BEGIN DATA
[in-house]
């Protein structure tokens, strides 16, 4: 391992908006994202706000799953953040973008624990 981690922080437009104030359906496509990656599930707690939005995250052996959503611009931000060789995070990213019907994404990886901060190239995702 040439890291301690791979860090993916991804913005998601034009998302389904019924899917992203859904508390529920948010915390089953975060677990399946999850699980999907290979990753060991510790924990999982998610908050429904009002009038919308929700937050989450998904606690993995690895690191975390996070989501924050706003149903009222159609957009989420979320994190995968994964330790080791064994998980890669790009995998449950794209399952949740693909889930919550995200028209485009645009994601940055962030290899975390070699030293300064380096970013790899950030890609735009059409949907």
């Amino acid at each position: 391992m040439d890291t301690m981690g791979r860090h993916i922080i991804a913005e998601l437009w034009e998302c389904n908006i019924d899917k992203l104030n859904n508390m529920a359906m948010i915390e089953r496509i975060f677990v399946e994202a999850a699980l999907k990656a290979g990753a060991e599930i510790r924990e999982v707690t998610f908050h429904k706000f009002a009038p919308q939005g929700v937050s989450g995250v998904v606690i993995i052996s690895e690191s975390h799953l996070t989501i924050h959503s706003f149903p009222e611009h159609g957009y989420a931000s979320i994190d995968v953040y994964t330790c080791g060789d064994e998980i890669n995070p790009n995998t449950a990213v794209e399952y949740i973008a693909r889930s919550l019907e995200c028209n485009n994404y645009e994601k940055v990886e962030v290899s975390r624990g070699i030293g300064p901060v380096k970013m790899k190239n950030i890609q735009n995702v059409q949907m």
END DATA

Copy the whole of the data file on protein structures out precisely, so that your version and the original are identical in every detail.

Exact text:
[in-house]
């Protein structure tokens, strides 16, 4: 391992908006994202706000799953953040973008624990 981690922080437009104030359906496509990656599930707690939005995250052996959503611009931000060789995070990213019907994404990886901060190239995702 040439890291301690791979860090993916991804913005998601034009998302389904019924899917992203859904508390529920948010915390089953975060677990399946999850699980999907290979990753060991510790924990999982998610908050429904009002009038919308929700937050989450998904606690993995690895690191975390996070989501924050706003149903009222159609957009989420979320994190995968994964330790080791064994998980890669790009995998449950794209399952949740693909889930919550995200028209485009645009994601940055962030290899975390070699030293300064380096970013790899950030890609735009059409949907």
């Amino acid at each position: 391992m040439d890291t301690m981690g791979r860090h993916i922080i991804a913005e998601l437009w034009e998302c389904n908006i019924d899917k992203l104030n859904n508390m529920a359906m948010i915390e089953r496509i975060f677990v399946e994202a999850a699980l999907k990656a290979g990753a060991e599930i510790r924990e999982v707690t998610f908050h429904k706000f009002a009038p919308q939005g929700v937050s989450g995250v998904v606690i993995i052996s690895e690191s975390h799953l996070t989501i924050h959503s706003f149903p009222e611009h159609g957009y989420a931000s979320i994190d995968v953040y994964t330790c080791g060789d064994e998980i890669n995070p790009n995998t449950a990213v794209e399952y949740i973008a693909r889930s919550l019907e995200c028209n485009n994404y645009e994601k940055v990886e962030v290899s975390r624990g070699i030293g300064p901060v380096k970013m790899k190239n950030i890609q735009n995702v059409q949907m």